© 2007 – Routledge
The work of Gilles Deleuze and Felix Guattari has been inspirational for architects and architectural theorists in recent years. It has influenced the design work of architects as diverse as Greg Lynn and David Chipperfield, and is regularly cited by avant-gardist architects and by students, but usually without being well understood.
The first collaboration between Deleuze and Guattari was Anti-Oedipus: Capitalism and Schizophrenia, which was taken up as a manifesto for the post-structuralist life, and was associated with the spirit of the student revolts of 1968. Their ideas promote creativity and innovation, and their work is wide-ranging, complex and endlessly stimulating. They range across politics, psychoanalysis, physics, art and literature, changing preconceptions along the way.
Deleuze & Guattari for Architects is a perfect introduction for students of architecture in design studio at all levels, students of architecture pursuing undergraduate and postgraduate courses in architectural theory, academics and interested architectural practitioners.
1. Who? 2. Machines 3. House 4. Facade and Landscape 5. City 6. Suggestions for Further Reading
Architects have often looked to thinkers in philosophy and theory to find design ideas or in search of a critical framework for practice. Yet architects, and students of architecture, can struggle to navigate thinkers’ writings. It can be daunting to approach original texts with little appreciation of their contexts. And existing introductions seldom explore architectural material in any detail.
This original series offers clear, quick and accurate introductions to key thinkers who have written about architecture. Each book summarises what a thinker has to offer for architects. It locates their architectural thinking in the body of their work, introduces significant books and essays, helps decode terms and provides quick reference for further reading. If you find philosophical and theoretical writing about architecture difficult, or just don’t know where to begin, this series will be indispensable.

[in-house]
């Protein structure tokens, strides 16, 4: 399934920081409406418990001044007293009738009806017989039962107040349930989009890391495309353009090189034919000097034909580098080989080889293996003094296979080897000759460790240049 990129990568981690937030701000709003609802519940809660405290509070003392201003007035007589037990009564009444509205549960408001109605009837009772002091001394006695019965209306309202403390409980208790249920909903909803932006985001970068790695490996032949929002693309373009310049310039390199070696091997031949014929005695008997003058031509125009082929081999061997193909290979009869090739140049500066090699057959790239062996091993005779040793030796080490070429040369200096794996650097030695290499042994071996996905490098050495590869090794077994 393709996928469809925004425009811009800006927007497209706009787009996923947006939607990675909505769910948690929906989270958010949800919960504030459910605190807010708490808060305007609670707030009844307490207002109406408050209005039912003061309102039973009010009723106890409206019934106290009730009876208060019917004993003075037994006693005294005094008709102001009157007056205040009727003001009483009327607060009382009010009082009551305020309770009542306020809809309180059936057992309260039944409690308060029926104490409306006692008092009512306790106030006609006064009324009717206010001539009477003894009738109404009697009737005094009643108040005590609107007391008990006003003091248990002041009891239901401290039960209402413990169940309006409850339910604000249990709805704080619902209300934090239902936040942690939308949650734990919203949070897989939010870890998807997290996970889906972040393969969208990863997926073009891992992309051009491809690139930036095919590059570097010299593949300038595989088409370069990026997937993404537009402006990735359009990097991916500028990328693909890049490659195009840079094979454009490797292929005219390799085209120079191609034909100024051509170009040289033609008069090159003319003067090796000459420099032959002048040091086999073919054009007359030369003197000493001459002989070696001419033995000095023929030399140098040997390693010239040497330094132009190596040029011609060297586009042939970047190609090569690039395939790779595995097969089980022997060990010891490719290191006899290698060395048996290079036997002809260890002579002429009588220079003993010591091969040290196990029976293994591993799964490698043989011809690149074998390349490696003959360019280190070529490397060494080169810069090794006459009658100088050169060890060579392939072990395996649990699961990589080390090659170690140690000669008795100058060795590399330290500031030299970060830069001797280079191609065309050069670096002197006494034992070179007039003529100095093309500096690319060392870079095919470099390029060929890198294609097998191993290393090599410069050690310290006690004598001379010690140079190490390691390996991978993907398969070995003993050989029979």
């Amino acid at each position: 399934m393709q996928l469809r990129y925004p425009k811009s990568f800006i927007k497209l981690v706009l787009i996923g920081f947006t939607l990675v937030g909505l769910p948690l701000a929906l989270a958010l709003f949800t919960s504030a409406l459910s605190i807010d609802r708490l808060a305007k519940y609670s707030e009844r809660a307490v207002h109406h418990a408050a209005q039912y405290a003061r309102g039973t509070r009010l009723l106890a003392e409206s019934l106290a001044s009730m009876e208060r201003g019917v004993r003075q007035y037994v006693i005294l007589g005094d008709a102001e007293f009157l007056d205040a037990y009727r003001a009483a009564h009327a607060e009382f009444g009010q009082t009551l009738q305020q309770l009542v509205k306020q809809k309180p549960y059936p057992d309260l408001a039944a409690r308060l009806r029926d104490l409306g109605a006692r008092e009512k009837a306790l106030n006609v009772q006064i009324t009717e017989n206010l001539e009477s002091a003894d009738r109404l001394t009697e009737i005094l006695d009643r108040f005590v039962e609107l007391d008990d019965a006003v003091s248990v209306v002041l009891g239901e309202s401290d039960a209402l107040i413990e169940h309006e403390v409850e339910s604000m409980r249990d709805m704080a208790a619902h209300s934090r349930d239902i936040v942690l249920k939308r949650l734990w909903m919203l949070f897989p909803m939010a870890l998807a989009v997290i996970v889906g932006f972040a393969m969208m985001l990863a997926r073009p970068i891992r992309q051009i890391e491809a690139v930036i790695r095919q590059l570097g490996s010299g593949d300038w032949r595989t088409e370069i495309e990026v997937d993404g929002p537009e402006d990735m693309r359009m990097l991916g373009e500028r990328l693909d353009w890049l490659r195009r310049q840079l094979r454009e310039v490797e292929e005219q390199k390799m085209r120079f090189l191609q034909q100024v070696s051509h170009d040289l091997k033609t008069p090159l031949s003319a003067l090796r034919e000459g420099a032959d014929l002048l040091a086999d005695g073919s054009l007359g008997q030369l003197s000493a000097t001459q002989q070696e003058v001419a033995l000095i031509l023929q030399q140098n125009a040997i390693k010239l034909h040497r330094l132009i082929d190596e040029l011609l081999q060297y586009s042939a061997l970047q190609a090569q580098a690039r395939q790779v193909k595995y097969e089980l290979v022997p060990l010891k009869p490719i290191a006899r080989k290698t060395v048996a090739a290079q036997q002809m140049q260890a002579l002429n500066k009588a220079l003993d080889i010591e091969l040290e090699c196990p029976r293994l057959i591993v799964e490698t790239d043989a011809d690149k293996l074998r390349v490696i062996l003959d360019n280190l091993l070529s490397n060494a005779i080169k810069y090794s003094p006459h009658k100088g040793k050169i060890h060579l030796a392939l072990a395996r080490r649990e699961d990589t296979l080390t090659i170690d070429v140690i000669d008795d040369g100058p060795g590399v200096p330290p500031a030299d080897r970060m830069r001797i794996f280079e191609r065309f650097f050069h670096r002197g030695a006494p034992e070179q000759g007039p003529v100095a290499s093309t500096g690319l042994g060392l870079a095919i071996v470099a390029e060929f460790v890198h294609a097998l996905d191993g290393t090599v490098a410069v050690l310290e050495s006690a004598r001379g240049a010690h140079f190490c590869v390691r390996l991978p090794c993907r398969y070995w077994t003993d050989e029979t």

Books in the Thinkers for Architects series come out of architecture. They pursue architectural modes of understanding, aiming to introduce a thinker to an architectural audience. Each author in the series – an architect or an architectural critic – has focussed on a selection of a thinker’s writings which they judge most relevant to designers and interpreters of architecture. Thinkers for Architects has proved highly successful, now with over ten volumes dealing with familiar cultural figures whose writings have influenced architectural designers, critics and commentators in distinctive and important ways. The series continues to expand, addressing an increasingly rich diversity of contemporary thinkers who have something to say to architects.